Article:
Squircles on the Web — Houdini to the rescue 🚑 🚀

Pavel Laptev
9 min readApr 8, 2021


Hallo zusammen! Today I want to tell about my experience with CSS Houdini, what is it and how it works. In particular, I’ll show and tell you about Paint API, this is the part of Houdini CSS.

About a year ago I heard about CSS Houdini and that it’s a powerful thing and will change the way we build CSS today. But only today, I’ve decided to give it a shot, and I was surprised about the effects that you can achieve with it and also a little disappointed about the feature coverage across browsers.

Because I remember how fast CSS grid layout was implemented — pretty fast. And I consider CSS Houdini in the same way — this is the feature that will help designers to achieve effects that is possible today only in graphic/design tools.

What is CSS Houdini 🧐

“Houdini is a set of low-level APIs that exposes parts of the CSS engine, giving developers the power to extend CSS by hooking into the styling and layout process of a browser’s rendering engine”

It means that developers can parse CSSOM, write custom properties and easily manipulate them through JS or CSS.

And Houdini has three basic API to make custom things:

  1. Paint API — https://developers.google.com/web/updates/2018/01/paintapi
  2. Animation API — https://developers.google.com/web/updates/2018/10/animation-worklet
  3. Layout API — https://dev.to/adrianbdesigns/css-houdini-s-layout-api-explained-33pa

Find really cool examples here 👇

I found a few really nice Houdini examples that use Pain API and decided to try to make something with it too.

What I really wanted to see on the web today is the ability to use squircles or superellipse shapes instead of the standard border-radius.

And I found an example by Vincent De Oliveira that’s can make Squrcles, but doesn’t fit my needs 100%.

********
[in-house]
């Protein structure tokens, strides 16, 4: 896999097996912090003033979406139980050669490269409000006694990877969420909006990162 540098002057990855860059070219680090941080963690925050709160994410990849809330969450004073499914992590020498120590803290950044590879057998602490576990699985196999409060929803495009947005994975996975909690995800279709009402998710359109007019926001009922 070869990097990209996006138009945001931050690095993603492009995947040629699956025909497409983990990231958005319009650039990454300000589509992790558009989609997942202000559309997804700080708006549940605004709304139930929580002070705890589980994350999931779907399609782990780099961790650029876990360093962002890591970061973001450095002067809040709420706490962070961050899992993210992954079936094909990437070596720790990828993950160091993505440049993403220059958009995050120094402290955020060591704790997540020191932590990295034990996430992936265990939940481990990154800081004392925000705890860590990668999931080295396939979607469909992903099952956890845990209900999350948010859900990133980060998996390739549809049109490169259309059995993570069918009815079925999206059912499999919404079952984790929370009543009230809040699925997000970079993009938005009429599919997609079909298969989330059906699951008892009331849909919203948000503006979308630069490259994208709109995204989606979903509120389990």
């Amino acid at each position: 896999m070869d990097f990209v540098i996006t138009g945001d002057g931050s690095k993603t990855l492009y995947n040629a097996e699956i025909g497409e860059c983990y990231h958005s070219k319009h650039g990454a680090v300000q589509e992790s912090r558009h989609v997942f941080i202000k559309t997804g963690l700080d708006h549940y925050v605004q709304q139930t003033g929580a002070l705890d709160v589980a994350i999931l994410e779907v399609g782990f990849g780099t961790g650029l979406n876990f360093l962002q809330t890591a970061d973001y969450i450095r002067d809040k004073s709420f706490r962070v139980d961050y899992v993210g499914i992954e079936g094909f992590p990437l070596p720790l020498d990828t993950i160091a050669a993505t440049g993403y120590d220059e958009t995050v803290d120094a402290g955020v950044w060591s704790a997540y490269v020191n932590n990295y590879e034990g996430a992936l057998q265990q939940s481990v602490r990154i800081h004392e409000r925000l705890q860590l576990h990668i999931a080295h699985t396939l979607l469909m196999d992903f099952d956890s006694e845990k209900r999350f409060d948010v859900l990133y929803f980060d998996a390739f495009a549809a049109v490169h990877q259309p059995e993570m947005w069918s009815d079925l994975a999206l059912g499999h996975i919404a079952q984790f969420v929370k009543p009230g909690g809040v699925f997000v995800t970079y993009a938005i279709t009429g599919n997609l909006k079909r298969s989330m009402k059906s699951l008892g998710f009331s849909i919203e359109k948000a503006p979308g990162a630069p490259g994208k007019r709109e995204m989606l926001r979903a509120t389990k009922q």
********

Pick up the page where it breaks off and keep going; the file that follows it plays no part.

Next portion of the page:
Squircles on the web today

Before I will dig deep into the module I wrote, let's quickly overview how we can bring squircles experience today.

There are some ways how to implement a squircle shape on the Web, but none of them are native or flexible enough.

This is unfortunate. Also, many of these ways are pretty hacky, which means that each method has some restrictions which are not so good if you want to use it widely.

Current implementation methods

Let’s take a look at two methods and let's take this checklist to make some conclusions about them. The winner is the one with fewer points.

  • can’t use as a background image
  • use only as separated component
  • can’t change Squircle smoothness
  • Squircle not scalable
  • Can’t outline
  • Noticeable artifacts or shape imperfections

1. CSS border-radius hack

This method works, but it’s pretty restricted, is not flexible, and I can’t use it on different elements.

Cant apply gradients and change the size
Artifacts because the shape isn’t solid

This method scores 6 out of 6 points. I don’t see how I use it as a button or how I’m trying to scale it to different sizes.

2. SVG shape as a background

This is a good method in terms of the shape build, but the manipulation can be done here only through JS.

Read this article (which was written in 2018), this is a pretty detailed investigation:

Here are a few playground examples. Check it out 🔭 🕹

So, this method scores only 3/6.

We can use outline, effect, change the shape only via JS or only if an element predefined by its size.

Both these methods can’t make two important things that stop me from using them — not flexible. My element should be a square or predefined rectangle.